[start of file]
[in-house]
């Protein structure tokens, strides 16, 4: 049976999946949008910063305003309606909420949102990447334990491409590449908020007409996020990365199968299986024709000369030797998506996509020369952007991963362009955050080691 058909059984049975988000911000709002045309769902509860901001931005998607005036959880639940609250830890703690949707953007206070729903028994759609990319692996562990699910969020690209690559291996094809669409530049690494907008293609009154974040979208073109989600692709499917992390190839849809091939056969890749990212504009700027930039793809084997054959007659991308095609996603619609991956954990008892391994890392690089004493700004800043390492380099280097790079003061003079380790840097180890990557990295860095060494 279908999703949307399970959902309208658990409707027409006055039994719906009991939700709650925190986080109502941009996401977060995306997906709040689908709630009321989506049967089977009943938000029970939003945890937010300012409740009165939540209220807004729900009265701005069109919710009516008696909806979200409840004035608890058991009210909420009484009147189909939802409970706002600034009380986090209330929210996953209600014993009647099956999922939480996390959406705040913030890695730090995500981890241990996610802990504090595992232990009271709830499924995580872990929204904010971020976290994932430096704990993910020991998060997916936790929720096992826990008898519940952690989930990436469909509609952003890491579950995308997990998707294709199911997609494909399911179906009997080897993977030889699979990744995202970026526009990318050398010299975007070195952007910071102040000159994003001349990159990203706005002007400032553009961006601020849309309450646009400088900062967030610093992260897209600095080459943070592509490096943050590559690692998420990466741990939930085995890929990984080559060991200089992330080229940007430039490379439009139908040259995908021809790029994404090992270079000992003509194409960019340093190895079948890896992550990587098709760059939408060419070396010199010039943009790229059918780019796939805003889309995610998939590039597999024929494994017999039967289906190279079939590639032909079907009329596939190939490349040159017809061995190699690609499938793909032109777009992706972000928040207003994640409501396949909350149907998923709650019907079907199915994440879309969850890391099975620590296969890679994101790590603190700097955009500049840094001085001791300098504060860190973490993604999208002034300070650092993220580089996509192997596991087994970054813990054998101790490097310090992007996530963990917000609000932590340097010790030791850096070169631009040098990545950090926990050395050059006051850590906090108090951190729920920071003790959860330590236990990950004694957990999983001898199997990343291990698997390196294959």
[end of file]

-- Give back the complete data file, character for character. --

[in-house]
């Protein structure tokens, strides 16, 4: 049976999946949008910063305003309606909420949102990447334990491409590449908020007409996020990365199968299986024709000369030797998506996509020369952007991963362009955050080691 058909059984049975988000911000709002045309769902509860901001931005998607005036959880639940609250830890703690949707953007206070729903028994759609990319692996562990699910969020690209690559291996094809669409530049690494907008293609009154974040979208073109989600692709499917992390190839849809091939056969890749990212504009700027930039793809084997054959007659991308095609996603619609991956954990008892391994890392690089004493700004800043390492380099280097790079003061003079380790840097180890990557990295860095060494 279908999703949307399970959902309208658990409707027409006055039994719906009991939700709650925190986080109502941009996401977060995306997906709040689908709630009321989506049967089977009943938000029970939003945890937010300012409740009165939540209220807004729900009265701005069109919710009516008696909806979200409840004035608890058991009210909420009484009147189909939802409970706002600034009380986090209330929210996953209600014993009647099956999922939480996390959406705040913030890695730090995500981890241990996610802990504090595992232990009271709830499924995580872990929204904010971020976290994932430096704990993910020991998060997916936790929720096992826990008898519940952690989930990436469909509609952003890491579950995308997990998707294709199911997609494909399911179906009997080897993977030889699979990744995202970026526009990318050398010299975007070195952007910071102040000159994003001349990159990203706005002007400032553009961006601020849309309450646009400088900062967030610093992260897209600095080459943070592509490096943050590559690692998420990466741990939930085995890929990984080559060991200089992330080229940007430039490379439009139908040259995908021809790029994404090992270079000992003509194409960019340093190895079948890896992550990587098709760059939408060419070396010199010039943009790229059918780019796939805003889309995610998939590039597999024929494994017999039967289906190279079939590639032909079907009329596939190939490349040159017809061995190699690609499938793909032109777009992706972000928040207003994640409501396949909350149907998923709650019907079907199915994440879309969850890391099975620590296969890679994101790590603190700097955009500049840094001085001791300098504060860190973490993604999208002034300070650092993220580089996509192997596991087994970054813990054998101790490097310090992007996530963990917000609000932590340097010790030791850096070169631009040098990545950090926990050395050059006051850590906090108090951190729920920071003790959860330590236990990950004694957990999983001898199997990343291990698997390196294959």